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    ABSTRACT: The neural crest (NC) is a population of multipotent stem cell-like progenitors that arise at the neural plate border in vertebrates and migrate extensively before giving rise to diverse derivatives. A number of components of the neural crest gene regulatory network (NC-GRN) are used reiteratively to control multiple steps in the development of these cells. It is therefore important to understand the mechanisms that control the distinct function of reiteratively used factors in different cellular contexts, and an important strategy for doing so is to identify and characterize the regulatory factors they interact with. Here we report that the LIM adaptor protein, LMO4, is a Slug/Snail interacting protein that is essential for NC development. LMO4 is expressed in NC forming regions of the embryo, as well as in the central nervous system and the cranial placodes. LMO4 is necessary for normal NC development as morpholino-mediated knockdown of this factor leads to loss of NC precursor formation at the neural plate border. Misexpression of LMO4 leads to ectopic expression of some neural crest markers, but a reduction in the expression of others. LMO4 binds directly to Slug and Snail, but not to other components of the NC-GRN and can modulate Slug-mediated neural crest induction, suggesting a mechanistic link between these factors. Together these findings implicate LMO4 as a critical component of the NC-GRN and shed new light on the control of Snail family repressors.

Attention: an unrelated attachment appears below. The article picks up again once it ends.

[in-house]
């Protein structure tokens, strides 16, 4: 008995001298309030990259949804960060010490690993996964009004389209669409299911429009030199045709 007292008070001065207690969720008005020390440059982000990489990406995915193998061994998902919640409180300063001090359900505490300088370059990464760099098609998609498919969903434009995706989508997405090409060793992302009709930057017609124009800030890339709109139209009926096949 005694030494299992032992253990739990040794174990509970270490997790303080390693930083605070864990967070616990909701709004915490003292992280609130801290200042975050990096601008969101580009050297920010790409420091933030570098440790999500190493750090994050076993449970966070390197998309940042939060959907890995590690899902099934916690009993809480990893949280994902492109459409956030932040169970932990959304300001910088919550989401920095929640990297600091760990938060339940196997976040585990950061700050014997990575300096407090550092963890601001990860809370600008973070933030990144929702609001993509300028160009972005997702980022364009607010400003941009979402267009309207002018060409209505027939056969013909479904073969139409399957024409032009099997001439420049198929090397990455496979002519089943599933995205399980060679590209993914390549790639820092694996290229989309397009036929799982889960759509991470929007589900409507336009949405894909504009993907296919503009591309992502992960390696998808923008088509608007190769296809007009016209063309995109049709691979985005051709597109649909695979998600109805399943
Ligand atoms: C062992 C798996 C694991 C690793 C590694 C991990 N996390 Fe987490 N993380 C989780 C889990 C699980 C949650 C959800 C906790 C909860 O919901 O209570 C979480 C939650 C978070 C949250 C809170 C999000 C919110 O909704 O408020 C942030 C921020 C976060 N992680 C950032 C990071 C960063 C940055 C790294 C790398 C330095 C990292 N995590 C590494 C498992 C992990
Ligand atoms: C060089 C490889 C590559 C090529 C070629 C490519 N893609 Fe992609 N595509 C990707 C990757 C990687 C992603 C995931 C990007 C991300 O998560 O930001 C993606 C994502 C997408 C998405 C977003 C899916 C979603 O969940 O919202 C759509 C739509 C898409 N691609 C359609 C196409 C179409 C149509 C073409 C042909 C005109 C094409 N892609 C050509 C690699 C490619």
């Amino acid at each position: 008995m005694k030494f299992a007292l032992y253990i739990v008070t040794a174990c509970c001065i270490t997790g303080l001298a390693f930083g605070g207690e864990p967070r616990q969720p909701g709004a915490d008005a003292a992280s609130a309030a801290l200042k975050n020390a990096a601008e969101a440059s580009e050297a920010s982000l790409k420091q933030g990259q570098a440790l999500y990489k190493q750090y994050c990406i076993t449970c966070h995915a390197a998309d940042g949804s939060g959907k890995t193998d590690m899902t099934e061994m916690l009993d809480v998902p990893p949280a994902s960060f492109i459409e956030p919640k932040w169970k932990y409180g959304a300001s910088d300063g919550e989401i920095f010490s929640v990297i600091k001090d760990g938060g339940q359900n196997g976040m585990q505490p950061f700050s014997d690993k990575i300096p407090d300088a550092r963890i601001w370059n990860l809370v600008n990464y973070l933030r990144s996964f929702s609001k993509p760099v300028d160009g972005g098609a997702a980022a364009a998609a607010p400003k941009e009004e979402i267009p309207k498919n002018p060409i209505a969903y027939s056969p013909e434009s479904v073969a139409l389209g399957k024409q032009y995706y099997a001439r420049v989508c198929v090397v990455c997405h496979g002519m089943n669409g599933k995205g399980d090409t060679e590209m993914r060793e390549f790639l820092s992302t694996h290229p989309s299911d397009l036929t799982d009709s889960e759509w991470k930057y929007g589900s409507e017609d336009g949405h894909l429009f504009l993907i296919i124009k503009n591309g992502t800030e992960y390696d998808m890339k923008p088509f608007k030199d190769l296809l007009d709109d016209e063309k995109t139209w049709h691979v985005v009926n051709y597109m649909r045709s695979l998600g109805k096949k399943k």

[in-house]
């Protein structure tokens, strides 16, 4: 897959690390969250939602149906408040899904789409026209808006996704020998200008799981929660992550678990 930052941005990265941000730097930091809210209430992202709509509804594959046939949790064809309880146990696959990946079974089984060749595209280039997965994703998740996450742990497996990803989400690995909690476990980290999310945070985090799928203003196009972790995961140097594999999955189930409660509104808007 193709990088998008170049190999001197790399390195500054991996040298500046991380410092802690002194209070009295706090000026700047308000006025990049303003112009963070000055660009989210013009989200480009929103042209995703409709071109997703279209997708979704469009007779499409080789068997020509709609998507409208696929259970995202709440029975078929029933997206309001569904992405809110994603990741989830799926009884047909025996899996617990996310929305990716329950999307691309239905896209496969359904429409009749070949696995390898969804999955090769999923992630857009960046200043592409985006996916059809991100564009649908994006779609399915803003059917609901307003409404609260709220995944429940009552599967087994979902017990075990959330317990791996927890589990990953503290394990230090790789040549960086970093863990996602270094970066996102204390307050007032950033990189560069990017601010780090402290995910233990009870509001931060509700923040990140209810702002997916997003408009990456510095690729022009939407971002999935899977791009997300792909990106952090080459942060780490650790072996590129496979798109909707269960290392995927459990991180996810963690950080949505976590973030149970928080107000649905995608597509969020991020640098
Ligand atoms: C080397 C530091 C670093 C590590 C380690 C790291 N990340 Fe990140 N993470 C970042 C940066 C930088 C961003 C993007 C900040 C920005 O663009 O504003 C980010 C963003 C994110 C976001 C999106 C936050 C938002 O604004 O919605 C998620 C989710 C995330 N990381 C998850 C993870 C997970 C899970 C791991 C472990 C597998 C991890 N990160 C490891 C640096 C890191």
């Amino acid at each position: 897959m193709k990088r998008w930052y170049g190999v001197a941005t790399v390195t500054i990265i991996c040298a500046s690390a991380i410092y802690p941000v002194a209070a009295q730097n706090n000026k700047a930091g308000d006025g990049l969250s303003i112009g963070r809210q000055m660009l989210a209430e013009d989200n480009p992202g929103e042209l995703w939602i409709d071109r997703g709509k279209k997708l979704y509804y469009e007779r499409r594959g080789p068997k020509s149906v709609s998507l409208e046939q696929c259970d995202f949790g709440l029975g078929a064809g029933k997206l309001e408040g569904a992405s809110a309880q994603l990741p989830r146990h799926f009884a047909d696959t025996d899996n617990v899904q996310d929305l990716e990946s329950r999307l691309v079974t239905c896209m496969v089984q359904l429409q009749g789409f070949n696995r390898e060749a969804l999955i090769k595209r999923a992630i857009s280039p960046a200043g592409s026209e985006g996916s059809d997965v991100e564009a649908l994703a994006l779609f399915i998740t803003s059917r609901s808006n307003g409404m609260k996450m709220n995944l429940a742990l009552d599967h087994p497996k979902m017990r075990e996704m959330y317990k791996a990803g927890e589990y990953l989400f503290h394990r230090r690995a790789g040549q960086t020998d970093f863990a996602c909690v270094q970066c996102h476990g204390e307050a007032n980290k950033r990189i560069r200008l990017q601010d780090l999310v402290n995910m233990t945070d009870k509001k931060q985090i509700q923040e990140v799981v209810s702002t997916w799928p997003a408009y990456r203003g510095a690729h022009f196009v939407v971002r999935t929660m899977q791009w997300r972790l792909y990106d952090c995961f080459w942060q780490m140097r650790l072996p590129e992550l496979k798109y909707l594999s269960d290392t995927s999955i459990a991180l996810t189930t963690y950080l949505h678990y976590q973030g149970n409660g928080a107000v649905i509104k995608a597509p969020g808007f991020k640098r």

Full-text · Article · Nov 2011 · Developmental Biology
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    • "Lane, in preparation). In contrast to mouse Lmo4, zebrafish lmo4b is not highly expressed in the proliferative ventricular zone throughout the neural tube (Lane et al., 2002). Although mammalian Lmo4 is also expressed in anterior neural tissue (Lee et al., 2005), early expression of mammalian Lmo4 at the anterior neural plate boundary has not been described. "
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    ABSTRACT: The Six3 and Rx3 homeodomain proteins are essential for the specification and proliferation of forebrain and retinal precursor cells of the vertebrate brain, and the regulatory networks that control their expression are beginning to be elucidated. We identify the zebrafish lmo4b gene as a negative regulator of forebrain growth that acts via restriction of six3 and rx3 expression during early segmentation stages. Loss of lmo4b by morpholino knockdown results in enlargement of the presumptive telencephalon and optic vesicles and an expansion of the post-gastrula expression domains of six3 and rx3. Overexpression of lmo4b by mRNA injection causes complementary phenotypes, including a reduction in the amount of anterior neural tissue, especially in the telencephalic, optic and hypothalamic primordia, and a dosage-sensitive reduction in six3 and rx3 expression. We suggest that lmo4b activity is required at the neural boundary to restrict six3b expression, and later within the neural plate to for attenuation of rx3 expression independently of its effect on six3 transcription. We propose that lmo4b has an essential role in forebrain development as a modulator of six3 and rx3 expression, and thus indirectly influences neural cell fate commitment, cell proliferation and tissue growth in the anterior CNS.